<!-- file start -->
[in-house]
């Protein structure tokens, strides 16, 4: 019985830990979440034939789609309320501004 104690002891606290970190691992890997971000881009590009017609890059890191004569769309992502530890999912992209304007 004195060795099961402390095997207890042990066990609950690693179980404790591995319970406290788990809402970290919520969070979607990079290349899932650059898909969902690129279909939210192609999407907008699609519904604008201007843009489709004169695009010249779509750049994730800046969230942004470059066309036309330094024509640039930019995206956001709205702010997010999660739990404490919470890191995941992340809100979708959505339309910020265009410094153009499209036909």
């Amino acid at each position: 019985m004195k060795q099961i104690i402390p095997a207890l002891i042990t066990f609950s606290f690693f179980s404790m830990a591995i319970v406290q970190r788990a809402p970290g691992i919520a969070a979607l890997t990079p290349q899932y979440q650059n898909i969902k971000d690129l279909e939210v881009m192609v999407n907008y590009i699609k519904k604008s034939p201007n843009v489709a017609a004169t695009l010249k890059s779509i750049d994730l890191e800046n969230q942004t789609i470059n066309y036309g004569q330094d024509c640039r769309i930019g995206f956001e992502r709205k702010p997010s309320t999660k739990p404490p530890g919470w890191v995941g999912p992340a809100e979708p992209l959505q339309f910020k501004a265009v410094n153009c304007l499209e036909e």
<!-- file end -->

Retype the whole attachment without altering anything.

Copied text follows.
[in-house]
């Protein structure tokens, strides 16, 4: 019985830990979440034939789609309320501004 104690002891606290970190691992890997971000881009590009017609890059890191004569769309992502530890999912992209304007 004195060795099961402390095997207890042990066990609950690693179980404790591995319970406290788990809402970290919520969070979607990079290349899932650059898909969902690129279909939210192609999407907008699609519904604008201007843009489709004169695009010249779509750049994730800046969230942004470059066309036309330094024509640039930019995206956001709205702010997010999660739990404490919470890191995941992340809100979708959505339309910020265009410094153009499209036909």
């Amino acid at each position: 019985m004195k060795q099961i104690i402390p095997a207890l002891i042990t066990f609950s606290f690693f179980s404790m830990a591995i319970v406290q970190r788990a809402p970290g691992i919520a969070a979607l890997t990079p290349q899932y979440q650059n898909i969902k971000d690129l279909e939210v881009m192609v999407n907008y590009i699609k519904k604008s034939p201007n843009v489709a017609a004169t695009l010249k890059s779509i750049d994730l890191e800046n969230q942004t789609i470059n066309y036309g004569q330094d024509c640039r769309i930019g995206f956001e992502r709205k702010p997010s309320t999660k739990p404490p530890g919470w890191v995941g999912p992340a809100e979708p992209l959505q339309f910020k501004a265009v410094n153009c304007l499209e036909e």